Featured Clinical Trial
Inhibiting Tumor Angiogenesis in Metastatic Hormone-Refractory Prostate Cancer
Name of the Trial
Phase I/II Study of TRC105 in Metastatic Castrate Resistant Prostate Cancer (NCI-10-C-0062). See the protocol summary.
Dr. William Dahut, NCI Center for Cancer Research
Why This Trial Is Important
Prostate cancer is the most frequently diagnosed non-skin malignancy and second leading cause of cancer death among American men. Most prostate tumors initially depend on androgens, which are male sex hormones, to continue growing. To combat these growth-promoting effects, antiandrogen therapies, which lower the concentrations of male hormones in the blood to “castrate” levels, are administered after surgery or radiation therapy. Even in the presence of reduced hormone levels, though, some tumors will eventually start to grow again and are referred to as hormone refractory or castration resistant. Few treatments are available for castration-resistant prostate cancer (CRPC). However, the current standard of care for metastatic CRPC is a combination of the chemotherapy drug docetaxel and the steroid prednisone.
All solid tumors require an adequate blood supply for continued growth. Inhibiting the formation of new blood vessels, or angiogenesis, is a cancer treatment method that has shown promise in many types of advanced cancer and is under investigation as a treatment for prostate cancer. A previous clinical trial demonstrated that combining docetaxel with the antiangiogenic agent bevacizumab (Avastin), which targets a blood vessel growth factor, was well-tolerated and resulted in a substantial decrease in levels of prostate specific antigen (PSA), a marker for tumor progression, in the majority of patients. However, this regimen did not improve survival; thus researchers continue to search for new drugs that target tumor-associated blood vessels more specifically.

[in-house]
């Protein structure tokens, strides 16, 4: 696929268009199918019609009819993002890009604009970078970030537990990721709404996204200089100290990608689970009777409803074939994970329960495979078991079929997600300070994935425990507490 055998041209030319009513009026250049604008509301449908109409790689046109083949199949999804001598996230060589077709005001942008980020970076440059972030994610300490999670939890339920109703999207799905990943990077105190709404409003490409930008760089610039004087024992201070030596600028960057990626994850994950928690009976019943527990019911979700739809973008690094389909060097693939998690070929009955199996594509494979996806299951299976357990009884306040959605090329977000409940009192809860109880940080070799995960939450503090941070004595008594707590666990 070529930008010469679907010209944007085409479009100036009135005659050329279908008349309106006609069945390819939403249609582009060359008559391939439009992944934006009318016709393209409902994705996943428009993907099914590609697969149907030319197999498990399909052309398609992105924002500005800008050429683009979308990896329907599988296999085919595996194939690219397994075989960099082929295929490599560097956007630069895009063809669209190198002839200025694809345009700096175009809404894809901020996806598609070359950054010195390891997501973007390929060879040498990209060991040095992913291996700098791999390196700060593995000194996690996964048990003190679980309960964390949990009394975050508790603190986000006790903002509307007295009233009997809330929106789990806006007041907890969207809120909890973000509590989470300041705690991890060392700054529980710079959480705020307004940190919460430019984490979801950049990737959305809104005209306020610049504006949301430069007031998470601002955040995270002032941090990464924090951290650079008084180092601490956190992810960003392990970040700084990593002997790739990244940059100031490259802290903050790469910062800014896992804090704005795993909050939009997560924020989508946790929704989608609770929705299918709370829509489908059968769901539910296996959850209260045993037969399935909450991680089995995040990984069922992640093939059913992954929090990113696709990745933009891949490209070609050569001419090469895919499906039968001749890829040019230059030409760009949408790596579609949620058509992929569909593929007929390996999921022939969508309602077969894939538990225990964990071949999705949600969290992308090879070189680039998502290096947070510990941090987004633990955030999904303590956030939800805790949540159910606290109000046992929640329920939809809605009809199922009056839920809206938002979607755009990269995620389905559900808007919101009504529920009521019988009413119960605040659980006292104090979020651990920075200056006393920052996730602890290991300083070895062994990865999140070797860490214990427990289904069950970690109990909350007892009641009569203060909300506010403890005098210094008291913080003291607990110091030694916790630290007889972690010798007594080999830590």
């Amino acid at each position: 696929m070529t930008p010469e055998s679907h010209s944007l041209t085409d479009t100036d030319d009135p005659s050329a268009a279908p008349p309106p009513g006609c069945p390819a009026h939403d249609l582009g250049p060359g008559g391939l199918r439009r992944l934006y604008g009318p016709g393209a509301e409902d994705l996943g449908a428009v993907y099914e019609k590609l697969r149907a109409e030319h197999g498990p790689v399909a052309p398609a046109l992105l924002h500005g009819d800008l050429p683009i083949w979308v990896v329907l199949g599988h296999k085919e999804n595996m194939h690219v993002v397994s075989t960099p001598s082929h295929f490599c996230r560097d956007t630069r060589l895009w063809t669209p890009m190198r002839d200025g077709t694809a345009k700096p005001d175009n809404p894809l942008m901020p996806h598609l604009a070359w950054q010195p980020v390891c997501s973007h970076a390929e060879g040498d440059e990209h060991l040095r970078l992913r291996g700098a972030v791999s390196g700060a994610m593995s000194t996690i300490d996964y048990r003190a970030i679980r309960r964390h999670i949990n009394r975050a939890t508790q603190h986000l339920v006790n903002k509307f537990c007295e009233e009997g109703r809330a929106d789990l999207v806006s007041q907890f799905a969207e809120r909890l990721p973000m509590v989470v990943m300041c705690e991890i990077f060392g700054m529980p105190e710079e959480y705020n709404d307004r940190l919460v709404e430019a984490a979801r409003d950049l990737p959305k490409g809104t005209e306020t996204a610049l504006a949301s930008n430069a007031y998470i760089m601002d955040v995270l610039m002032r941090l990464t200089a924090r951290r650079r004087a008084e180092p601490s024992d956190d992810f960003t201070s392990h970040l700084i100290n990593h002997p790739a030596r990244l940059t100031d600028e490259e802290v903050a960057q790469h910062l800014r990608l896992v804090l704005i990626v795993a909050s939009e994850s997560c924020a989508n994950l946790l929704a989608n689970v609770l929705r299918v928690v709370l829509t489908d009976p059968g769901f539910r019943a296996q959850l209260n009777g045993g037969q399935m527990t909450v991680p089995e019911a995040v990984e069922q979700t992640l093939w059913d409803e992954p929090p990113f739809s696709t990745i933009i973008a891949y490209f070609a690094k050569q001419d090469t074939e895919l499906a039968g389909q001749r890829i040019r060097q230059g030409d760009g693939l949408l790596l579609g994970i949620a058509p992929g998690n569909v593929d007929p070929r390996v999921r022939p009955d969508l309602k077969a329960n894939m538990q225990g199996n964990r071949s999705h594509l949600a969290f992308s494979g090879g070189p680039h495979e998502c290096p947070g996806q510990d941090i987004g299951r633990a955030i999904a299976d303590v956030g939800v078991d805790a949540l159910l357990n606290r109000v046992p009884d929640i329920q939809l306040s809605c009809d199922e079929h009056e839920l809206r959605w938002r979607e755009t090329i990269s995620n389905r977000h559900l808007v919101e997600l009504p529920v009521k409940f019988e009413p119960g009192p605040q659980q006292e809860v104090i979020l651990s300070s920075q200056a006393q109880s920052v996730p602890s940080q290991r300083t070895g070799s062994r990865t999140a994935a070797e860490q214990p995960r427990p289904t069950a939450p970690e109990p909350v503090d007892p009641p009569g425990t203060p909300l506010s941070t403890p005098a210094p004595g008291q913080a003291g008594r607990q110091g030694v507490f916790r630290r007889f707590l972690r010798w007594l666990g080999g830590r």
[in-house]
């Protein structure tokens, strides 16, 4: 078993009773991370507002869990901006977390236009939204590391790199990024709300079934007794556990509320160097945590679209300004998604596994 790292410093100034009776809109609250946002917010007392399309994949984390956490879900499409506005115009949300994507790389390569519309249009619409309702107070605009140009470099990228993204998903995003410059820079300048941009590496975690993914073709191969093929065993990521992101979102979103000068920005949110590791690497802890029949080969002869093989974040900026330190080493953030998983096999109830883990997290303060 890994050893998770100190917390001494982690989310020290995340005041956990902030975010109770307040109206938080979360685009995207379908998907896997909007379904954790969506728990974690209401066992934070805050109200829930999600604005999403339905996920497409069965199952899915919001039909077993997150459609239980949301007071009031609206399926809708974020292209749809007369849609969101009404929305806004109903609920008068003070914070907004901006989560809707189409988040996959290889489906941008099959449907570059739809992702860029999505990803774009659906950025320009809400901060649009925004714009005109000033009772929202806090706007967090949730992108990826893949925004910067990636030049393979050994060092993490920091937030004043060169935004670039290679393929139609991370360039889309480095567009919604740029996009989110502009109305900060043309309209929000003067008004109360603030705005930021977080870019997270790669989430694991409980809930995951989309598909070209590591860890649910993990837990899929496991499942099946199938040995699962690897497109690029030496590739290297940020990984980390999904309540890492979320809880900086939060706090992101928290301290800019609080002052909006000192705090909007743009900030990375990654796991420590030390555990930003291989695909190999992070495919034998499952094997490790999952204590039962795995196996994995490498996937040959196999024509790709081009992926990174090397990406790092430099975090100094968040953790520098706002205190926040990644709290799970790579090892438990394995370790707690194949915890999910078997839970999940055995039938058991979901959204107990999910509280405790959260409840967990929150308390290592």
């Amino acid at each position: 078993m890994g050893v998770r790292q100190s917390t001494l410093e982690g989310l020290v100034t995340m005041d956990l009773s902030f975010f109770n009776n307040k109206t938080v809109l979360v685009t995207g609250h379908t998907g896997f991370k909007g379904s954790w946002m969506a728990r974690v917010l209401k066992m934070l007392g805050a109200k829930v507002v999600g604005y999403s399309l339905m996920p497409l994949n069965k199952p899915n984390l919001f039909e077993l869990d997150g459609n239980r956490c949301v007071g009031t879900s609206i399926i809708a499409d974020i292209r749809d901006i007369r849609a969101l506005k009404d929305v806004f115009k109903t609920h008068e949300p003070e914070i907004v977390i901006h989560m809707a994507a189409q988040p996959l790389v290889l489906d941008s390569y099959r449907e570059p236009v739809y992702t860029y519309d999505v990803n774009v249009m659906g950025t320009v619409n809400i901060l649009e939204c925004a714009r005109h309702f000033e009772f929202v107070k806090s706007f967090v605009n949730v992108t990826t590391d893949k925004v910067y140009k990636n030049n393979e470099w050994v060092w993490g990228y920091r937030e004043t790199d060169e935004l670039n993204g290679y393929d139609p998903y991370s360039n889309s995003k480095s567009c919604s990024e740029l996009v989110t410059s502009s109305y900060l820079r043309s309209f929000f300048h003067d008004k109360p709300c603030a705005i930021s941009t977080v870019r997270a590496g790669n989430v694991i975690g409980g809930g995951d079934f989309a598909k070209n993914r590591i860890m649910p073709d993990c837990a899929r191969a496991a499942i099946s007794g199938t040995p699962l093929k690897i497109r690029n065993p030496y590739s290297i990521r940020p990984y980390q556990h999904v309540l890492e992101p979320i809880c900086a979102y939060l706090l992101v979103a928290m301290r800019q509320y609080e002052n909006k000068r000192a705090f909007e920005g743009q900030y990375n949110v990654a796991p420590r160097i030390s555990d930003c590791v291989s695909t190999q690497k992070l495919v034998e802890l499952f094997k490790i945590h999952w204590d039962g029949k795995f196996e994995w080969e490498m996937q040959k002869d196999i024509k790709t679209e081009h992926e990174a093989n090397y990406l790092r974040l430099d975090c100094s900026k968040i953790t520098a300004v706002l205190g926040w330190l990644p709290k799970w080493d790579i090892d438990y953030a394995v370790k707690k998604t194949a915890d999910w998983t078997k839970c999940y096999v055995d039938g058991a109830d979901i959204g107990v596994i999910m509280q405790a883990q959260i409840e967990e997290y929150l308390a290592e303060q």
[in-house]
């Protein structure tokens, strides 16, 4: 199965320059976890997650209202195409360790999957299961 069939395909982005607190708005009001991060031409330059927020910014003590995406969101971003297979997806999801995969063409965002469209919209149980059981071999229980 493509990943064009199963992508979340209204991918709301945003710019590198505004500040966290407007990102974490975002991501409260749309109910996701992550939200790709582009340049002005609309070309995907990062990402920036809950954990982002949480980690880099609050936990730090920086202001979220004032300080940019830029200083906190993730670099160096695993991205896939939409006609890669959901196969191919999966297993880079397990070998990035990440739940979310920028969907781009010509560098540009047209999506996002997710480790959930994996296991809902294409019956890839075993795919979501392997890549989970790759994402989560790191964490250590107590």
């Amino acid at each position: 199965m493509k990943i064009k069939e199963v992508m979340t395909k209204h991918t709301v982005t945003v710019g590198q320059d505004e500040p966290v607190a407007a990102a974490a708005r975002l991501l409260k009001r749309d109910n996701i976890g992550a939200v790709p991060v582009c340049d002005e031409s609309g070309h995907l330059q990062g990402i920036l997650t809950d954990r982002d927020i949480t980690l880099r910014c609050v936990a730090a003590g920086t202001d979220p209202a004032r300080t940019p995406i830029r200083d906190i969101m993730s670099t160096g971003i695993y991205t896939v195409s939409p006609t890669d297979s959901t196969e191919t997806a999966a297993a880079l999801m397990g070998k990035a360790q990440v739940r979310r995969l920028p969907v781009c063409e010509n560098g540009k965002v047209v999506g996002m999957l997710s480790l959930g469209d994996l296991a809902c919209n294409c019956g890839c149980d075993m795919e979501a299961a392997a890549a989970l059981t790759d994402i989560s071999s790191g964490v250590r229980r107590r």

In this study, which is being conducted at the NIH Clinical Center, researchers will test whether treatment with a novel monoclonal antibody, TRC105, that targets a protein highly expressed on the surface of tumor blood vessels improves the outcome of men with metastatic CRPC. Men who are at least 18 years of age and have been diagnosed with progressive, castration-resistant adenocarcinoma of the prostate are eligible to enroll. The first phase of the trial will involve a dose escalation (increase) study to establish the maximum tolerated dose. The second phase will examine progression-free survival in patients with disease progression after treatment with docetaxel and no prior antiangiogenic therapy.
“Currently, there is no curative therapy for metastatic castration-resistant prostate cancer,” said Dr. Dahut. “TRC105 is an experimental drug that has been demonstrated to block angiogenesis and has a very different target than previously studied antiangiogenic anticancer agents. However, it has not been validated to treat prostate cancer in general or castration-resistant prostate cancer in particular.”
“If the regimen proves safe and effective, we hope that it will offer a clinically important option for men with metastatic castration-resistant prostate cancer,” he added.